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  • Writer's pictureSaundra Smyrski

Catch Me If You Can- Fall Risk Cases

According to the World Health Organization(WHO), falls are the second leading cause of unintentional injury deaths worldwide. Although most falls are deemed to be non-fatal, many fatalities and long-term disability are the result of falls (2021).

The WHO (2021) states, for every death due to a fall, there are:

  • 4 cases of permanent disability

  • 13 cases requiring hospitalization for more than 10 days

  • 24 cases requiring hospitalization for 1–9 days and

  • 690 cases seeking medical care or missing work/school.

What's the Deal?

There are an estimated 684,000 fatal falls each year, deeming "falls" as the 2nd leading cause of unintentional injury death; only topped by "road traffic injuries." Globally, 80% of fall-related fatalities occur in low and middle income countries; the Western Pacific and South East Asia accounting for 60% of these deaths. In all regions of the world death rates are highest among adults over the age of 60 years (WHO, 2021).

Approximately 37.3 million non-fatal falls require medical attention annually. Globally, falls are responsible for over 38 million DALYs (disability-adjusted life years) lost each year(2), and result in more years lived with disability than transport injury, drowning, burns and poisoning combined (WHO, 2021).

Risk Factors

Although anyone who falls, can be at risk for severe injury or death, there are some factors that have been proven to increase the risk.

  1. Age- The older population have the highest risk of a serious injury or death occurring as a result of a fall. In the United States, 20-30% of older people who fall suffer moderate to severe injuries such as bruises, hip fractures, or head trauma.

  2. Gender- Some studies have noted that males are likely to die from a fall, while females suffer more non-fatal falls. Older women and younger children are especially prone to falls and increased injury severity (WHO, 2021).

  3. Other risk factors may include:

  4. occupations at elevated heights or other hazardous working conditions

  5. alcohol or substance use

  6. socioeconomic factors including poverty, overcrowded housing, sole parenthood, young maternal age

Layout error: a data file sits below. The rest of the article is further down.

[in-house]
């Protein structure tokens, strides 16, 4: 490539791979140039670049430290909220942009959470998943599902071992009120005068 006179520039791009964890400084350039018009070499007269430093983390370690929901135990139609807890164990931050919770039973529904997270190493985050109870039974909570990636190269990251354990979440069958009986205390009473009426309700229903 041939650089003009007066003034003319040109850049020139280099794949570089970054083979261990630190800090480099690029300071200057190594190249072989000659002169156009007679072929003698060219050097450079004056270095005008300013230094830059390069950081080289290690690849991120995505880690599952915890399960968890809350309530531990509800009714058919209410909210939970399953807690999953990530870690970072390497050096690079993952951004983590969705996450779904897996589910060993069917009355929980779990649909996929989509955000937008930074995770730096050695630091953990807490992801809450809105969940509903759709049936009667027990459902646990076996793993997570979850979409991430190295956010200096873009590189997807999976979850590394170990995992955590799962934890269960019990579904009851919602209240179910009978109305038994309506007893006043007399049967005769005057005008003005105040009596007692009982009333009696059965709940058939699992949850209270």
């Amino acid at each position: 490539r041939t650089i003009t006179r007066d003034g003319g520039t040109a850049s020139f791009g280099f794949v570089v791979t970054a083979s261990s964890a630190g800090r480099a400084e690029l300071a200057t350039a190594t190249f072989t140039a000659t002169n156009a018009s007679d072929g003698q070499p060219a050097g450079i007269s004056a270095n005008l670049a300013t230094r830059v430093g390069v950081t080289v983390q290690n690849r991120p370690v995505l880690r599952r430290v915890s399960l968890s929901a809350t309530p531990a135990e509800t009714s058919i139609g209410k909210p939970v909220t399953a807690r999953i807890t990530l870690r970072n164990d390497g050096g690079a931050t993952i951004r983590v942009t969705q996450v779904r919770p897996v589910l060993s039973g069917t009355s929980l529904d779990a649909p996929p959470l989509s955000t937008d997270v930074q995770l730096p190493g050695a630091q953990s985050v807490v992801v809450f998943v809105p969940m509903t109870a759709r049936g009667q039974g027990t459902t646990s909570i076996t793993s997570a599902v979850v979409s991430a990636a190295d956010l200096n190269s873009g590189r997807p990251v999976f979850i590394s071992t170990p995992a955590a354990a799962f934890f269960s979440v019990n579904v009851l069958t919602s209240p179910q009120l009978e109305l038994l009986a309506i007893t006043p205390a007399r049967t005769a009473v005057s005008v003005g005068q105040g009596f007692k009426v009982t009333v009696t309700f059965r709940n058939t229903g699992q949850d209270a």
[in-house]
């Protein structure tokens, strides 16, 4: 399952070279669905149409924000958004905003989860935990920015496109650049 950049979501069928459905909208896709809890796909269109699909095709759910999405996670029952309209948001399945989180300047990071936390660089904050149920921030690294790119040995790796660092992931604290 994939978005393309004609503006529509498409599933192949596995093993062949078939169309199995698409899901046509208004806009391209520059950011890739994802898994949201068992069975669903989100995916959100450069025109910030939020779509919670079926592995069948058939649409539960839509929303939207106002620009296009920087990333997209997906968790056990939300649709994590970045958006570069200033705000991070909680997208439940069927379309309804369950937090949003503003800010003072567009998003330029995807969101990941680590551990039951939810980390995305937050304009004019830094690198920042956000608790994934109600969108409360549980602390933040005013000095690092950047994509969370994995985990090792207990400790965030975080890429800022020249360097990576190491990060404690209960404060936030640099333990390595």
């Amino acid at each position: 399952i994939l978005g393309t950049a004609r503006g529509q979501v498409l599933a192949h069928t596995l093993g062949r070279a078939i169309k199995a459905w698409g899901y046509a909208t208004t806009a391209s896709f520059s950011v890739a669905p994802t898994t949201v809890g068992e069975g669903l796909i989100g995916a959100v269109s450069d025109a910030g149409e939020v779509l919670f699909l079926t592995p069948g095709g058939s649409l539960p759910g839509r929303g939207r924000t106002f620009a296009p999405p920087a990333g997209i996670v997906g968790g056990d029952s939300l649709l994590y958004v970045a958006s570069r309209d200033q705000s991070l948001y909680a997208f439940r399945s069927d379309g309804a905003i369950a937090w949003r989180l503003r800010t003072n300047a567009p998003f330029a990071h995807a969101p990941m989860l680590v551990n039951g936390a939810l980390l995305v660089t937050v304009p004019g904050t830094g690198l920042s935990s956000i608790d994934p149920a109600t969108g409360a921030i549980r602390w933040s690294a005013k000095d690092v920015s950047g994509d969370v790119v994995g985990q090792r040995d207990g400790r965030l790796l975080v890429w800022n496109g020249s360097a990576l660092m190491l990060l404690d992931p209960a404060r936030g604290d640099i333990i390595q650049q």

7. underlying medical conditions, such as neurological, cardiac or other disabling conditions

  8. side effects of medication, physical inactivity and loss of balance, particularly among older people

  9. poor mobility, cognition, and vision, particularly among those living in an institution, such as a nursing home or chronic care facility

  10. unsafe environments, particularly for those with poor balance and limited vision

**As a Neuro ICU nurse, head trauma in the elderly, related to falls, was a very common occurrence. The result of which was very often unfavorable. Often due to rugs, clumsy shoes, a misgauged step, cords, etc. Also, physical, sensory, and cognitive changes associated with aging.


Common Fall Cases

  • Approximately 30% of hospitalized patient falls result in physical injury. 4-6% result in serious injury.

  • Falls are often the basis for negligence cases

  • Incorrect implementation, or failure to perform fall risk assessments, has a direct impact on patient safety in a variety of healthcare settings, such as:

  • Falls during hospitalizations

  • Falls in outpatient clinics

  • Falls in outpatient surgical centers

  • Falls in the home while receiving home healthcare services

  • Falls in rehabilitation facilities

  • Falls in long term care settings


1 common defense for fall risk cases is that, "Falls are unavoidable." While there is certainly some truth to this, the truth is miniscule in comparison the number of "Avoidable" falls that we handle.

For your Fall Risk Assessment Cases, call us at Saundra Smyrski LLC, today! 727.225.4358

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